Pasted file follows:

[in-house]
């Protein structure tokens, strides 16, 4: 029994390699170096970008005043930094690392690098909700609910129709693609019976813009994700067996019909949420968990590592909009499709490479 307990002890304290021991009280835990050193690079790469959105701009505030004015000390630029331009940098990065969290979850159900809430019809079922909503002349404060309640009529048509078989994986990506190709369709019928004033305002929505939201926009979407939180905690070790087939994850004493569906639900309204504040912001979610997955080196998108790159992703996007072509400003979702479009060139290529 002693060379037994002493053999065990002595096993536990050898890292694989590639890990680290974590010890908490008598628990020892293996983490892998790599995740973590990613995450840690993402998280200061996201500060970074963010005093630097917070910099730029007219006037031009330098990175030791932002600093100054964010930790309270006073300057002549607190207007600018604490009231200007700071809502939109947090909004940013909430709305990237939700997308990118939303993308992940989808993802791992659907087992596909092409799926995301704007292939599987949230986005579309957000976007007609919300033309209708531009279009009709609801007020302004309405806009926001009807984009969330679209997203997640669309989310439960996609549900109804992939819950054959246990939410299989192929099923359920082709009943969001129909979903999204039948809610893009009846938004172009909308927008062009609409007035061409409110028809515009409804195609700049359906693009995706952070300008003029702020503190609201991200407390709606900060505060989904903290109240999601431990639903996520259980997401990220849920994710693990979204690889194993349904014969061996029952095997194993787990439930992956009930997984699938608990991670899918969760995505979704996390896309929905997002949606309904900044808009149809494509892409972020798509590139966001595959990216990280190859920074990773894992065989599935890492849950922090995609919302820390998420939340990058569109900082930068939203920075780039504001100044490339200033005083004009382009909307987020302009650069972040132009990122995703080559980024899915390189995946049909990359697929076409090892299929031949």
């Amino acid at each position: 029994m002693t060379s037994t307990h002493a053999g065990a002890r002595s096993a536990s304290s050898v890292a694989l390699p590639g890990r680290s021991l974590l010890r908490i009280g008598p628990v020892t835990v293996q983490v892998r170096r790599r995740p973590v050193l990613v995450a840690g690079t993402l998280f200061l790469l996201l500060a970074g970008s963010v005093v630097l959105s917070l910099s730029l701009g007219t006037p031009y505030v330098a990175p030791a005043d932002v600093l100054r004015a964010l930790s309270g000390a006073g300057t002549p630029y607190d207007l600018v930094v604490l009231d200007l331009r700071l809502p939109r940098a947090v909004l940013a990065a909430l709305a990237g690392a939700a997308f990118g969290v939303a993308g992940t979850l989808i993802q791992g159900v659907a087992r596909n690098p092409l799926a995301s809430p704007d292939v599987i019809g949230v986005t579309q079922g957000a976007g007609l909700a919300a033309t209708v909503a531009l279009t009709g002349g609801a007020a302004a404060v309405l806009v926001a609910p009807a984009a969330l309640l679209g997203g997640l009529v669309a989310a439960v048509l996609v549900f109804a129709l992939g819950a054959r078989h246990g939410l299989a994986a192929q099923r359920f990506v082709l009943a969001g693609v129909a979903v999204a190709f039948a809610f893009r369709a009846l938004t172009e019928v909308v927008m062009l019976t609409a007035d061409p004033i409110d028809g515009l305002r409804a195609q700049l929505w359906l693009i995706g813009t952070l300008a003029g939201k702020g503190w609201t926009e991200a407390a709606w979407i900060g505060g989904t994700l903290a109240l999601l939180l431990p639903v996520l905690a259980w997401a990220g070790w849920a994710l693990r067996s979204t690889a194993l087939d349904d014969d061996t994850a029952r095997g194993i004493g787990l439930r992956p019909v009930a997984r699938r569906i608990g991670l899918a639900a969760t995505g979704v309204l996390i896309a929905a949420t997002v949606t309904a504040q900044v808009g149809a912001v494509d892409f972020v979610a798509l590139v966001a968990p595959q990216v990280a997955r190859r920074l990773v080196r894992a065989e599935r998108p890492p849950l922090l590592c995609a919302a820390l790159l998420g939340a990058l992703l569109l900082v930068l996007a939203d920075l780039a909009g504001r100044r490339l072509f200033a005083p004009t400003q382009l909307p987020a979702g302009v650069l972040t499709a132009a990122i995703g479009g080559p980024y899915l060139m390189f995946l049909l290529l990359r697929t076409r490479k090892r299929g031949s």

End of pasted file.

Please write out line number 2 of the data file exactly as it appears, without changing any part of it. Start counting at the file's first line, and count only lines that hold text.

């Protein structure tokens, strides 16, 4: 029994390699170096970008005043930094690392690098909700609910129709693609019976813009994700067996019909949420968990590592909009499709490479 307990002890304290021991009280835990050193690079790469959105701009505030004015000390630029331009940098990065969290979850159900809430019809079922909503002349404060309640009529048509078989994986990506190709369709019928004033305002929505939201926009979407939180905690070790087939994850004493569906639900309204504040912001979610997955080196998108790159992703996007072509400003979702479009060139290529 002693060379037994002493053999065990002595096993536990050898890292694989590639890990680290974590010890908490008598628990020892293996983490892998790599995740973590990613995450840690993402998280200061996201500060970074963010005093630097917070910099730029007219006037031009330098990175030791932002600093100054964010930790309270006073300057002549607190207007600018604490009231200007700071809502939109947090909004940013909430709305990237939700997308990118939303993308992940989808993802791992659907087992596909092409799926995301704007292939599987949230986005579309957000976007007609919300033309209708531009279009009709609801007020302004309405806009926001009807984009969330679209997203997640669309989310439960996609549900109804992939819950054959246990939410299989192929099923359920082709009943969001129909979903999204039948809610893009009846938004172009909308927008062009609409007035061409409110028809515009409804195609700049359906693009995706952070300008003029702020503190609201991200407390709606900060505060989904903290109240999601431990639903996520259980997401990220849920994710693990979204690889194993349904014969061996029952095997194993787990439930992956009930997984699938608990991670899918969760995505979704996390896309929905997002949606309904900044808009149809494509892409972020798509590139966001595959990216990280190859920074990773894992065989599935890492849950922090995609919302820390998420939340990058569109900082930068939203920075780039504001100044490339200033005083004009382009909307987020302009650069972040132009990122995703080559980024899915390189995946049909990359697929076409090892299929031949």